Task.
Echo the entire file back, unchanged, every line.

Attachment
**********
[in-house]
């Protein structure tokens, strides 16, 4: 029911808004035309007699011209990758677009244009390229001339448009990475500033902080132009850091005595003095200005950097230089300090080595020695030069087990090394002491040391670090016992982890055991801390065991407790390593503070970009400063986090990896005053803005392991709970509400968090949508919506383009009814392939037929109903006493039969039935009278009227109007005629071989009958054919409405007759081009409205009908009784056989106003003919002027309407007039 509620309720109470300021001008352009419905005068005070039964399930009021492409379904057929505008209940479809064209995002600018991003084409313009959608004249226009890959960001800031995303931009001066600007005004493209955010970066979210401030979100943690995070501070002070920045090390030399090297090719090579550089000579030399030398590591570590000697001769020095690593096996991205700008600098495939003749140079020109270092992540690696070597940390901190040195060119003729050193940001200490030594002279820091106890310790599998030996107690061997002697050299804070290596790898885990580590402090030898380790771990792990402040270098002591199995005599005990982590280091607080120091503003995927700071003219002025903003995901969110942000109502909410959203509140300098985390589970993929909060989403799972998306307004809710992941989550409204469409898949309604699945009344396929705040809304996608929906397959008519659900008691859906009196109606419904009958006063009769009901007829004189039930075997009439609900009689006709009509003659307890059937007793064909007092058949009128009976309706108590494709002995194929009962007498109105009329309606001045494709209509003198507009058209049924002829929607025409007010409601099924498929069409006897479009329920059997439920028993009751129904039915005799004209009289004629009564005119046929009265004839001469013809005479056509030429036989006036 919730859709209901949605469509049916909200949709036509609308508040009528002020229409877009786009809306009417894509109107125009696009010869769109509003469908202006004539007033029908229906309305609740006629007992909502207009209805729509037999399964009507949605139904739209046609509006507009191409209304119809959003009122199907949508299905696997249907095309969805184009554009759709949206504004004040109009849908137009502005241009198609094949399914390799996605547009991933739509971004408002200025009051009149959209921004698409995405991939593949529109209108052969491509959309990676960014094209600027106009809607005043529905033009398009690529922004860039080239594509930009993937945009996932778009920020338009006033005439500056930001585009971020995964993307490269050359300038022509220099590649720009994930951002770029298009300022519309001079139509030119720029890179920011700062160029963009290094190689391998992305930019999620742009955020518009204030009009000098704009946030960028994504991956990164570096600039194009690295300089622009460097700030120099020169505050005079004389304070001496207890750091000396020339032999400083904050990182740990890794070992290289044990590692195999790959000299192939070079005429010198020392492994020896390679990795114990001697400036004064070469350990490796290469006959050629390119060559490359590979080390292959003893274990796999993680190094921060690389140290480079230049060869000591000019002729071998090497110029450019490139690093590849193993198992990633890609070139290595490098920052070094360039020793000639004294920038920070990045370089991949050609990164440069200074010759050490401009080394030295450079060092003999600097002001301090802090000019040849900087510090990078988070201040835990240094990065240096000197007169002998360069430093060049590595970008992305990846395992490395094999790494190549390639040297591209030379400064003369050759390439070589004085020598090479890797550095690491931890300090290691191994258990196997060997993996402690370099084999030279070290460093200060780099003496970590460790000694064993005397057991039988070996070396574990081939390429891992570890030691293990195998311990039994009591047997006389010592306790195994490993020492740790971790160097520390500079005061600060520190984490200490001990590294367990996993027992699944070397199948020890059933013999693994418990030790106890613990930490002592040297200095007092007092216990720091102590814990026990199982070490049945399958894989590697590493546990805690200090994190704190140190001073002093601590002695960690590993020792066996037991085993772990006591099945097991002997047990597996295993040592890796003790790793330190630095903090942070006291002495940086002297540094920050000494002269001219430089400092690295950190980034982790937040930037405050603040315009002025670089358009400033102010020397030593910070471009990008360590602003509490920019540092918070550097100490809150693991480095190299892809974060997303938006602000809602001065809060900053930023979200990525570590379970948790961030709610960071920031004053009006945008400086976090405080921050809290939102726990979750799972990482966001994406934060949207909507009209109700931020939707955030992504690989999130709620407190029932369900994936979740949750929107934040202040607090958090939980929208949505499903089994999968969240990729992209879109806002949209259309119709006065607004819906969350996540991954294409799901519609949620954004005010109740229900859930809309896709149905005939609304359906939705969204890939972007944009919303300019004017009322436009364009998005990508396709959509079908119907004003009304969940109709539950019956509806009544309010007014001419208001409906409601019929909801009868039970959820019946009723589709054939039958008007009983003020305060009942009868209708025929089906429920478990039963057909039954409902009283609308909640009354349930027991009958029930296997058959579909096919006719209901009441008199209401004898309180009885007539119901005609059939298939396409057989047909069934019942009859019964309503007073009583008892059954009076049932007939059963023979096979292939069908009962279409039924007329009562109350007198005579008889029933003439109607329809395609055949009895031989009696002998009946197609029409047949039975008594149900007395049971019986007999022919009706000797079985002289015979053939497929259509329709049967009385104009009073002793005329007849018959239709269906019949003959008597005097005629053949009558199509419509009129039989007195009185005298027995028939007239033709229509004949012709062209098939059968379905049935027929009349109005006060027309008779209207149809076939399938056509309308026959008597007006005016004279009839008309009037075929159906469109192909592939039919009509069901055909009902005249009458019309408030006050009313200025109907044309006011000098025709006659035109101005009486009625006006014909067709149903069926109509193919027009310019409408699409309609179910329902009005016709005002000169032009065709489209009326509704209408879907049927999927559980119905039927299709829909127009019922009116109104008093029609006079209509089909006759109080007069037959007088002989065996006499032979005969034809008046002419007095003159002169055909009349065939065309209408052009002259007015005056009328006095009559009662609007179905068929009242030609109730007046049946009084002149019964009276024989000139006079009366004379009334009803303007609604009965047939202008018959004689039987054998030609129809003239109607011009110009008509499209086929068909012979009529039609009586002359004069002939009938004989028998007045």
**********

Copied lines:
[in-house]
């Protein structure tokens, strides 16, 4: 029911808004035309007699011209990758677009244009390229001339448009990475500033902080132009850091005595003095200005950097230089300090080595020695030069087990090394002491040391670090016992982890055991801390065991407790390593503070970009400063986090990896005053803005392991709970509400968090949508919506383009009814392939037929109903006493039969039935009278009227109007005629071989009958054919409405007759081009409205009908009784056989106003003919002027309407007039 509620309720109470300021001008352009419905005068005070039964399930009021492409379904057929505008209940479809064209995002600018991003084409313009959608004249226009890959960001800031995303931009001066600007005004493209955010970066979210401030979100943690995070501070002070920045090390030399090297090719090579550089000579030399030398590591570590000697001769020095690593096996991205700008600098495939003749140079020109270092992540690696070597940390901190040195060119003729050193940001200490030594002279820091106890310790599998030996107690061997002697050299804070290596790898885990580590402090030898380790771990792990402040270098002591199995005599005990982590280091607080120091503003995927700071003219002025903003995901969110942000109502909410959203509140300098985390589970993929909060989403799972998306307004809710992941989550409204469409898949309604699945009344396929705040809304996608929906397959008519659900008691859906009196109606419904009958006063009769009901007829004189039930075997009439609900009689006709009509003659307890059937007793064909007092058949009128009976309706108590494709002995194929009962007498109105009329309606001045494709209509003198507009058209049924002829929607025409007010409601099924498929069409006897479009329920059997439920028993009751129904039915005799004209009289004629009564005119046929009265004839001469013809005479056509030429036989006036 919730859709209901949605469509049916909200949709036509609308508040009528002020229409877009786009809306009417894509109107125009696009010869769109509003469908202006004539007033029908229906309305609740006629007992909502207009209805729509037999399964009507949605139904739209046609509006507009191409209304119809959003009122199907949508299905696997249907095309969805184009554009759709949206504004004040109009849908137009502005241009198609094949399914390799996605547009991933739509971004408002200025009051009149959209921004698409995405991939593949529109209108052969491509959309990676960014094209600027106009809607005043529905033009398009690529922004860039080239594509930009993937945009996932778009920020338009006033005439500056930001585009971020995964993307490269050359300038022509220099590649720009994930951002770029298009300022519309001079139509030119720029890179920011700062160029963009290094190689391998992305930019999620742009955020518009204030009009000098704009946030960028994504991956990164570096600039194009690295300089622009460097700030120099020169505050005079004389304070001496207890750091000396020339032999400083904050990182740990890794070992290289044990590692195999790959000299192939070079005429010198020392492994020896390679990795114990001697400036004064070469350990490796290469006959050629390119060559490359590979080390292959003893274990796999993680190094921060690389140290480079230049060869000591000019002729071998090497110029450019490139690093590849193993198992990633890609070139290595490098920052070094360039020793000639004294920038920070990045370089991949050609990164440069200074010759050490401009080394030295450079060092003999600097002001301090802090000019040849900087510090990078988070201040835990240094990065240096000197007169002998360069430093060049590595970008992305990846395992490395094999790494190549390639040297591209030379400064003369050759390439070589004085020598090479890797550095690491931890300090290691191994258990196997060997993996402690370099084999030279070290460093200060780099003496970590460790000694064993005397057991039988070996070396574990081939390429891992570890030691293990195998311990039994009591047997006389010592306790195994490993020492740790971790160097520390500079005061600060520190984490200490001990590294367990996993027992699944070397199948020890059933013999693994418990030790106890613990930490002592040297200095007092007092216990720091102590814990026990199982070490049945399958894989590697590493546990805690200090994190704190140190001073002093601590002695960690590993020792066996037991085993772990006591099945097991002997047990597996295993040592890796003790790793330190630095903090942070006291002495940086002297540094920050000494002269001219430089400092690295950190980034982790937040930037405050603040315009002025670089358009400033102010020397030593910070471009990008360590602003509490920019540092918070550097100490809150693991480095190299892809974060997303938006602000809602001065809060900053930023979200990525570590379970948790961030709610960071920031004053009006945008400086976090405080921050809290939102726990979750799972990482966001994406934060949207909507009209109700931020939707955030992504690989999130709620407190029932369900994936979740949750929107934040202040607090958090939980929208949505499903089994999968969240990729992209879109806002949209259309119709006065607004819906969350996540991954294409799901519609949620954004005010109740229900859930809309896709149905005939609304359906939705969204890939972007944009919303300019004017009322436009364009998005990508396709959509079908119907004003009304969940109709539950019956509806009544309010007014001419208001409906409601019929909801009868039970959820019946009723589709054939039958008007009983003020305060009942009868209708025929089906429920478990039963057909039954409902009283609308909640009354349930027991009958029930296997058959579909096919006719209901009441008199209401004898309180009885007539119901005609059939298939396409057989047909069934019942009859019964309503007073009583008892059954009076049932007939059963023979096979292939069908009962279409039924007329009562109350007198005579008889029933003439109607329809395609055949009895031989009696002998009946197609029409047949039975008594149900007395049971019986007999022919009706000797079985002289015979053939497929259509329709049967009385104009009073002793005329007849018959239709269906019949003959008597005097005629053949009558199509419509009129039989007195009185005298027995028939007239033709229509004949012709062209098939059968379905049935027929009349109005006060027309008779209207149809076939399938056509309308026959008597007006005016004279009839008309009037075929159906469109192909592939039919009509069901055909009902005249009458019309408030006050009313200025109907044309006011000098025709006659035109101005009486009625006006014909067709149903069926109509193919027009310019409408699409309609179910329902009005016709005002000169032009065709489209009326509704209408879907049927999927559980119905039927299709829909127009019922009116109104008093029609006079209509089909006759109080007069037959007088002989065996006499032979005969034809008046002419007095003159002169055909009349065939065309209408052009002259007015005056009328006095009559009662609007179905068929009242030609109730007046049946009084002149019964009276024989000139006079009366004379009334009803303007609604009965047939202008018959004689039987054998030609129809003239109607011009110009008509499209086929068909012979009529039609009586002359004069002939009938004989028998007045």